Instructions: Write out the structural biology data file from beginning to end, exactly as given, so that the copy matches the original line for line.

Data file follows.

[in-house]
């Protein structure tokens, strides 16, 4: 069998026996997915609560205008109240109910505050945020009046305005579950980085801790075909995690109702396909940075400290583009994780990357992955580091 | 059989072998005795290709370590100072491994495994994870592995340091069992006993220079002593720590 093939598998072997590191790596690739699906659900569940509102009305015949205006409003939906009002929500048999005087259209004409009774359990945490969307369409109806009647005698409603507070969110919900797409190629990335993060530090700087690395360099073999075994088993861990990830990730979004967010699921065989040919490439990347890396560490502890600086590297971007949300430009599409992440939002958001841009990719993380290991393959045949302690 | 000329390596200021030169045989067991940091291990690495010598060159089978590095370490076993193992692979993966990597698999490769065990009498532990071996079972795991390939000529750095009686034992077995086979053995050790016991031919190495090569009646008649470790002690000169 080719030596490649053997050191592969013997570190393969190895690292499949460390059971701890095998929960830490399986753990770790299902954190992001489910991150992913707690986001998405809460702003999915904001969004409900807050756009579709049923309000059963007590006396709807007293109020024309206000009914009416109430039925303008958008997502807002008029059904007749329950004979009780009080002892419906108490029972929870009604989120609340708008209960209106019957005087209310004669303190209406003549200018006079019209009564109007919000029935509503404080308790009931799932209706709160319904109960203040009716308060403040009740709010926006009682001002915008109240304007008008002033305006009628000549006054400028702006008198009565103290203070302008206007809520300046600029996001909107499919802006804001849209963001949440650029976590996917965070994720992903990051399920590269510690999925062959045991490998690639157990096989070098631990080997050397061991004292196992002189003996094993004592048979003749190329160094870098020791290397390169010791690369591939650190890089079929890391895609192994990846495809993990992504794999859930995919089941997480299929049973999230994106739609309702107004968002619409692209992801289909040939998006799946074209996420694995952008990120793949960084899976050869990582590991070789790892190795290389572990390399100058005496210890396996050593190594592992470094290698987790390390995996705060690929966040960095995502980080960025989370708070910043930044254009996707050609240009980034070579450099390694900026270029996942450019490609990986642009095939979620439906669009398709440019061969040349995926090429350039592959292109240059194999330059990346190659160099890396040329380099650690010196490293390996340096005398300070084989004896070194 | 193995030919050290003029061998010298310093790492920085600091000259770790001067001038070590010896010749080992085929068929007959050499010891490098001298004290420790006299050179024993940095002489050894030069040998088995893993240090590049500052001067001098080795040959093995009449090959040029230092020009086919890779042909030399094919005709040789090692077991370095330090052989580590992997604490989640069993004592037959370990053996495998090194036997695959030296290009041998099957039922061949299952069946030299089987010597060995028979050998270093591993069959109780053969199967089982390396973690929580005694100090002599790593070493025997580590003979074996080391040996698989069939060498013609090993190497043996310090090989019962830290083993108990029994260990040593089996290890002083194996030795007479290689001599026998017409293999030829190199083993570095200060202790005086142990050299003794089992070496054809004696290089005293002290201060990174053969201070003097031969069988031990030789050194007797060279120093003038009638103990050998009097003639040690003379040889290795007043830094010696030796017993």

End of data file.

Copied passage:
[in-house]
């Protein structure tokens, strides 16, 4: 069998026996997915609560205008109240109910505050945020009046305005579950980085801790075909995690109702396909940075400290583009994780990357992955580091 | 059989072998005795290709370590100072491994495994994870592995340091069992006993220079002593720590 093939598998072997590191790596690739699906659900569940509102009305015949205006409003939906009002929500048999005087259209004409009774359990945490969307369409109806009647005698409603507070969110919900797409190629990335993060530090700087690395360099073999075994088993861990990830990730979004967010699921065989040919490439990347890396560490502890600086590297971007949300430009599409992440939002958001841009990719993380290991393959045949302690 | 000329390596200021030169045989067991940091291990690495010598060159089978590095370490076993193992692979993966990597698999490769065990009498532990071996079972795991390939000529750095009686034992077995086979053995050790016991031919190495090569009646008649470790002690000169 080719030596490649053997050191592969013997570190393969190895690292499949460390059971701890095998929960830490399986753990770790299902954190992001489910991150992913707690986001998405809460702003999915904001969004409900807050756009579709049923309000059963007590006396709807007293109020024309206000009914009416109430039925303008958008997502807002008029059904007749329950004979009780009080002892419906108490029972929870009604989120609340708008209960209106019957005087209310004669303190209406003549200018006079019209009564109007919000029935509503404080308790009931799932209706709160319904109960203040009716308060403040009740709010926006009682001002915008109240304007008008002033305006009628000549006054400028702006008198009565103290203070302008206007809520300046600029996001909107499919802006804001849209963001949440650029976590996917965070994720992903990051399920590269510690999925062959045991490998690639157990096989070098631990080997050397061991004292196992002189003996094993004592048979003749190329160094870098020791290397390169010791690369591939650190890089079929890391895609192994990846495809993990992504794999859930995919089941997480299929049973999230994106739609309702107004968002619409692209992801289909040939998006799946074209996420694995952008990120793949960084899976050869990582590991070789790892190795290389572990390399100058005496210890396996050593190594592992470094290698987790390390995996705060690929966040960095995502980080960025989370708070910043930044254009996707050609240009980034070579450099390694900026270029996942450019490609990986642009095939979620439906669009398709440019061969040349995926090429350039592959292109240059194999330059990346190659160099890396040329380099650690010196490293390996340096005398300070084989004896070194 | 193995030919050290003029061998010298310093790492920085600091000259770790001067001038070590010896010749080992085929068929007959050499010891490098001298004290420790006299050179024993940095002489050894030069040998088995893993240090590049500052001067001098080795040959093995009449090959040029230092020009086919890779042909030399094919005709040789090692077991370095330090052989580590992997604490989640069993004592037959370990053996495998090194036997695959030296290009041998099957039922061949299952069946030299089987010597060995028979050998270093591993069959109780053969199967089982390396973690929580005694100090002599790593070493025997580590003979074996080391040996698989069939060498013609090993190497043996310090090989019962830290083993108990029994260990040593089996290890002083194996030795007479290689001599026998017409293999030829190199083993570095200060202790005086142990050299003794089992070496054809004696290089005293002290201060990174053969201070003097031969069988031990030789050194007797060279120093003038009638103990050998009097003639040690003379040889290795007043830094010696030796017993």